While data science uses enterprise and social media data to optimize consumer engagement and experience, industrial data science heavily relies on time series data collected by machines through connected assets and sensors. Time series data is a sequence of measurements captured over time and stored in chronological order. Often, the time series recordings of the machine signals are not enough to drive a meaningful business outcome, so these data points have to be combined with the physical operating model of the machine.

In this article, we will use an aircraft engine to explain how industrial data science can be applied to the Internet of Things such as a passenger aircraft operated by airlines.

industrial1Figure 1: Different Flight Stages of Aircraft (Source: IATA)

To understand the physical operating model of the aircraft engine, let us look at how the engine operates for takeoff, climb, and cruise in the air, before it descends and lands at the destination. The combustion in the jet engine uses about 50 parts of air mixed with 1 part of aviation fuel, which results in exhaust gases from the engine reaching temperatures of 700 to 800 C. This is problematic because the engine’s metal parts start to degrade when it is exposed to high temperatures for a prolonged period of time. To record the heat exposure levels, the engine has multiple sensors that measure the temperature of the exhaust gases in various places, along with pressure, vibration, and other parameters. Figure 2 plots the temperature profile as the engine is turned on, taxis, takes off, climbs, and reaches the flying altitude. Such sensor data is stored in Flight Data Recorder (FDR) in the aircraft. A data scientist can generate such plots using the time series data obtained from FDR after the aircraft lands—for one flight, all flights of a specific engine, or an entire fleet of such engines. However, to drive a business outcome—such as predictive maintenance for the engine in order to reduce unplanned downtime of the aircraft—requires a combination of math-based and physics-based models.

industrial2Figure 2: An Aircraft Jet Engine's EGT (Exhaust Gas Temperature) Plot

In the math-based approach, the historical data plots over several flights produces a pattern as shown in Figure 2. If a new flight data when plotted shows a large deviation, then an alert will be generated. Data scientists are good at detecting these types of deviations. However, they struggle to figure out the impact of this deviation to the condition of the engine and the impact to future flight operations. This is where industrial data science requires the product engineers—in this case, the aviation engineers—to work with the data scientist and assign meaning to the observed data by using the knowledge of how the product is designed to operate (i.e., the physics-based model).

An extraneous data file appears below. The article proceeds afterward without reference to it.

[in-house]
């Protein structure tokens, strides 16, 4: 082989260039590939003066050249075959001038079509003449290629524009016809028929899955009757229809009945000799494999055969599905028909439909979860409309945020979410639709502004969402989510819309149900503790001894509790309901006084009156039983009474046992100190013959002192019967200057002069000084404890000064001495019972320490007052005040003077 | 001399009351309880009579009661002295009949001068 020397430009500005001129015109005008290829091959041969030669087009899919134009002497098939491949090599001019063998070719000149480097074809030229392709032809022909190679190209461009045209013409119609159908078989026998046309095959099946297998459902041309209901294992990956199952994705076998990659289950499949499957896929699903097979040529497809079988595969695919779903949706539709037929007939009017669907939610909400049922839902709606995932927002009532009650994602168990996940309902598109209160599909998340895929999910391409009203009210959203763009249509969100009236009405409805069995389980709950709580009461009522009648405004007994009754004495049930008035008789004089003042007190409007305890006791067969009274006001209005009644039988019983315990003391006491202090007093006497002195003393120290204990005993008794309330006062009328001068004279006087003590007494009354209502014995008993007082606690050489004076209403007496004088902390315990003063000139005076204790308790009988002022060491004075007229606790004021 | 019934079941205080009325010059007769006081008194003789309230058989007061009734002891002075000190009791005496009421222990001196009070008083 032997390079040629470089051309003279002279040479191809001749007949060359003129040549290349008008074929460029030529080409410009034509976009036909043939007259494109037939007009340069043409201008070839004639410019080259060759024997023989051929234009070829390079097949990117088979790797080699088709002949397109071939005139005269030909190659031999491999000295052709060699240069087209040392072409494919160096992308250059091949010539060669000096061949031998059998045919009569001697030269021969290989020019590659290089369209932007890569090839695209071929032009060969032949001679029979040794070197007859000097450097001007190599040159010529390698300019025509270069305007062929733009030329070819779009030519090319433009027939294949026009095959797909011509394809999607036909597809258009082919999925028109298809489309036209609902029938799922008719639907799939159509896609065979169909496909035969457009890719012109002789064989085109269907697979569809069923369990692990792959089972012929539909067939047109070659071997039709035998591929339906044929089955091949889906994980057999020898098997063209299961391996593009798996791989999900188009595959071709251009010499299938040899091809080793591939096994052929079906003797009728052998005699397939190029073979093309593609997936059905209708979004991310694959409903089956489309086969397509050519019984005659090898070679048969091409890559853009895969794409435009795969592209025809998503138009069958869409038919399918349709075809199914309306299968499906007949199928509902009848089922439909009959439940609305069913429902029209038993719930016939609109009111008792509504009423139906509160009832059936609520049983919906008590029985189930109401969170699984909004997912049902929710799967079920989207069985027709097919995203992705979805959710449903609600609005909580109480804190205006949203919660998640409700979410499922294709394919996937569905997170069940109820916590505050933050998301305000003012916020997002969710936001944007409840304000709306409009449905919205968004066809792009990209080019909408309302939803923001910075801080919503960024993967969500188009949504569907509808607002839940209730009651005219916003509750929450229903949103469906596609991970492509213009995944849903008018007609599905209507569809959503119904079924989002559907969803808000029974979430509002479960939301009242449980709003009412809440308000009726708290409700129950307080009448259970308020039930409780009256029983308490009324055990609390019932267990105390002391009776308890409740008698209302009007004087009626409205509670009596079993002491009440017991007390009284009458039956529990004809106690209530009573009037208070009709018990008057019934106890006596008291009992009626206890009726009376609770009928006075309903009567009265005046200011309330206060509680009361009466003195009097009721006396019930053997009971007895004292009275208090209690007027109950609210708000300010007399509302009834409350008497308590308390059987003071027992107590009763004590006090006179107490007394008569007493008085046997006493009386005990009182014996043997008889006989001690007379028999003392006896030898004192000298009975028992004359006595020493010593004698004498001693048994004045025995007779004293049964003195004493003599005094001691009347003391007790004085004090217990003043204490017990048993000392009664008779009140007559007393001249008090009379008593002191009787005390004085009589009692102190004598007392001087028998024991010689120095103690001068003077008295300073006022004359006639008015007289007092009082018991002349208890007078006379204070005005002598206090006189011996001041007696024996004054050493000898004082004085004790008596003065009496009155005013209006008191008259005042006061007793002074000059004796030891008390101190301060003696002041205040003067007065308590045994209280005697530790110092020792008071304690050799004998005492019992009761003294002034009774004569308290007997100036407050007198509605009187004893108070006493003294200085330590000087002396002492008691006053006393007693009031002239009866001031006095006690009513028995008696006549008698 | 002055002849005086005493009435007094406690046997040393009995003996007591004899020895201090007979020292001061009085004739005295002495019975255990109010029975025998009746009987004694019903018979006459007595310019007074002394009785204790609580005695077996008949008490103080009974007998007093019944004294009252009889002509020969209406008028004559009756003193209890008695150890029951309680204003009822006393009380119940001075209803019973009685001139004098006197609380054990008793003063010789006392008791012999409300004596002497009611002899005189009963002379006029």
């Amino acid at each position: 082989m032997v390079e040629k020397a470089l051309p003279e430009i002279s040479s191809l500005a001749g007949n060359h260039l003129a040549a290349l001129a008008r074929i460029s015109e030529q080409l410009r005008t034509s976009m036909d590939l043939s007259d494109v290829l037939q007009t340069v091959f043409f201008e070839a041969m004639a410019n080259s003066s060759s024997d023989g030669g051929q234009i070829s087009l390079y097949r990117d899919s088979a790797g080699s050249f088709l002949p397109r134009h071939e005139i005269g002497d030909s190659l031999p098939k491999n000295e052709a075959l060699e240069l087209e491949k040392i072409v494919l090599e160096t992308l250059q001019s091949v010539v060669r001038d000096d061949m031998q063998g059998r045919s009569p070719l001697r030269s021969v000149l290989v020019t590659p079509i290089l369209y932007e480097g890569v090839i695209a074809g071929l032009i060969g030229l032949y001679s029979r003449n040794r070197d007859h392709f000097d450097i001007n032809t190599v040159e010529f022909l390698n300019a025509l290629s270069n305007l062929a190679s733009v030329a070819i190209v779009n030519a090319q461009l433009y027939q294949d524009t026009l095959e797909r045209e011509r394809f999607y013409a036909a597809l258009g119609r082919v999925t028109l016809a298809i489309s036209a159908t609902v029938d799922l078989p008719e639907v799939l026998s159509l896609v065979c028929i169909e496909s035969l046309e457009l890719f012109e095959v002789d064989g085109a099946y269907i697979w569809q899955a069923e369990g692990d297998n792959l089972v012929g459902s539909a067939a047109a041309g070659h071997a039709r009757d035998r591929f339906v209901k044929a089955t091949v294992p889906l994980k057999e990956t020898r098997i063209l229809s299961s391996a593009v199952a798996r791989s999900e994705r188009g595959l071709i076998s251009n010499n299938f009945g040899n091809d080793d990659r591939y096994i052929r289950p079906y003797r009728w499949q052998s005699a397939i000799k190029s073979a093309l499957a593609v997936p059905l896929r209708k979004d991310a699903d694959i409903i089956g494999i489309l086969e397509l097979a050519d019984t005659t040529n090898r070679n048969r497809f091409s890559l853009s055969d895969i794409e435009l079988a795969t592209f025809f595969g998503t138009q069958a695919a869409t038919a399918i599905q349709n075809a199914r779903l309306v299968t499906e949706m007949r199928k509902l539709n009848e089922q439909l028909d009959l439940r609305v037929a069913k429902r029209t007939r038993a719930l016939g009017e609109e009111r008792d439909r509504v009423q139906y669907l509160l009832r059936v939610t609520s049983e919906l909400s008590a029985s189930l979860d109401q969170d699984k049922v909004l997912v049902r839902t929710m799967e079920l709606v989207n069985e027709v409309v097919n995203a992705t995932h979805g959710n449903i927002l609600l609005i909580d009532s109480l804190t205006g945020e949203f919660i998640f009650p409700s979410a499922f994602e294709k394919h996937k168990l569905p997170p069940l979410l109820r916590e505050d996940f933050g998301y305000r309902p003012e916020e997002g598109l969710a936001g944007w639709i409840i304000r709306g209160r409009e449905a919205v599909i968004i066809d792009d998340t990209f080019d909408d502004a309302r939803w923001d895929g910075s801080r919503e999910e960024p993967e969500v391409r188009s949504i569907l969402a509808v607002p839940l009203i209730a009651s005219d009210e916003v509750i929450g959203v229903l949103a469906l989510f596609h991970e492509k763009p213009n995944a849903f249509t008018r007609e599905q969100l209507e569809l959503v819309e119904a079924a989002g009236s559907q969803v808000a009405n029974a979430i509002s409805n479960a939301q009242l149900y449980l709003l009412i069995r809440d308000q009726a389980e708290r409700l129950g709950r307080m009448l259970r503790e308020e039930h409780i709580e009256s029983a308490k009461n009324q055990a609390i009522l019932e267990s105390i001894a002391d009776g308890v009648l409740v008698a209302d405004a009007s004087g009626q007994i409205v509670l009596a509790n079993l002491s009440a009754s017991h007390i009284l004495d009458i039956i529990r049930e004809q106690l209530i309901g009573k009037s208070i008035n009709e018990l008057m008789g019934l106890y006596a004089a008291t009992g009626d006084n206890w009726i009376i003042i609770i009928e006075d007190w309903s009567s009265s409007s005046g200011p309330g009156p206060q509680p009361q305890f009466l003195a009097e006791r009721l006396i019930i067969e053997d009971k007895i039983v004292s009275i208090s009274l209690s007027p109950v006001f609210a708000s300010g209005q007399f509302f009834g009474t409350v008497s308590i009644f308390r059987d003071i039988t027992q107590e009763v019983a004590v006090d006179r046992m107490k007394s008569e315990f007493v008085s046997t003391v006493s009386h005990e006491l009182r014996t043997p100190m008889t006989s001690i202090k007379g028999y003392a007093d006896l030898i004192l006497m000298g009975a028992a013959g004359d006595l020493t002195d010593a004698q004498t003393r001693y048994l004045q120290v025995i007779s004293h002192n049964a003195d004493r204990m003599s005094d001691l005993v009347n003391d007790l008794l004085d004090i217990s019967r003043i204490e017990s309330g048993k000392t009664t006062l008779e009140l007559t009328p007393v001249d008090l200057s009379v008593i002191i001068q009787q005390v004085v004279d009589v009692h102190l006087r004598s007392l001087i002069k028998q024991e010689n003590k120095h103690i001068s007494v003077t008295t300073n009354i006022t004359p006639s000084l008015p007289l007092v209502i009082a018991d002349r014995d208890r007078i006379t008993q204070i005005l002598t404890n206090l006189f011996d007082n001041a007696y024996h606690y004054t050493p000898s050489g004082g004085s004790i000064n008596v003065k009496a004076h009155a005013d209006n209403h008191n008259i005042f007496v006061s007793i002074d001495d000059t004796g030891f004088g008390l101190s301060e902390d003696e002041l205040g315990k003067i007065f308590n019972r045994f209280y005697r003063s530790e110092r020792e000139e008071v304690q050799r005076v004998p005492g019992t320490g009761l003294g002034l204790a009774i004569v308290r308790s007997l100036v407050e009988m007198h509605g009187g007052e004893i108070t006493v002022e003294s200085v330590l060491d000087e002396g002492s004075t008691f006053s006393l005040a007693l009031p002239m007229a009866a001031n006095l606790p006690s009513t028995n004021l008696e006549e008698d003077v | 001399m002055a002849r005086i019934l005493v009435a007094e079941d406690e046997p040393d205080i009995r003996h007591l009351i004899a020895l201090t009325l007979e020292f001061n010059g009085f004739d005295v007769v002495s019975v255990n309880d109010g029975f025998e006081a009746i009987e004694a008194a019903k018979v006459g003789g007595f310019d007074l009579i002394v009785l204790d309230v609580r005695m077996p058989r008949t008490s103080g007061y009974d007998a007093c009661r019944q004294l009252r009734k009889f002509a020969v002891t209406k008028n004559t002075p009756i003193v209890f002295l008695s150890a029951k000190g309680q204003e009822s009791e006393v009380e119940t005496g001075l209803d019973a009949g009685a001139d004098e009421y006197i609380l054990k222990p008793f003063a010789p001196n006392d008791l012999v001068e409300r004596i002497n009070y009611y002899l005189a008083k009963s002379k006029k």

When the aircraft is on the gate, it is at room temperature and when the engine is turned on, the temperature starts to rise. As it taxis and takes off, the EGT rises. In the climb phase, the EGT rises very quickly because the engine is working hard to gain altitude. The faster the aircraft has to climb to reach the cruise altitude, the higher the EGT will be. If the rate of climb is fast, the aircraft reaches the cruising altitude sooner, which is the most fuel efficient stage and has the least operating stress on the engine. On the flip side, the higher the heat exposure of the engine parts to temperature above threshold, the faster the parts will degrade over flight cycles. This means that the engine must visit the shop for maintenance more often so these heat-exposed parts can be replaced before failure. By plotting the EGT for a given engine and its historical flights, you can find the cumulative heat exposure above the temperature threshold and predict the right time to schedule the engine for maintenance. This is an example of applying industrial data science to a known problem.

Industrial data science has made way for the digital twin, a virtual representation of a physical asset, object, or process. In the example above, the digital twin is the virtual representation of the aircraft and may include several digital twins of major parts like the engines and avionics. These digital twins allow the industrial data science to track the health of the physical assets by collecting the sensor and other contextual data leading to reduced downtime via predictive maintenance and operations optimization. The detailed explanation of digital twin is outside the scope of this post and will be covered in a future post.

Shyam Nath
Shyam Nath

Shyam Nath is the author of the book “Architecting the Industrial Internet.” He is an Enterprise Cloud Architect at Oracle and focuses on IoT, Blockchain, and Advanced Analytics. Prior to Oracle, he worked for GE, IBM, Deloitte, and Halliburton. He has an MBA and MS in Computer Science.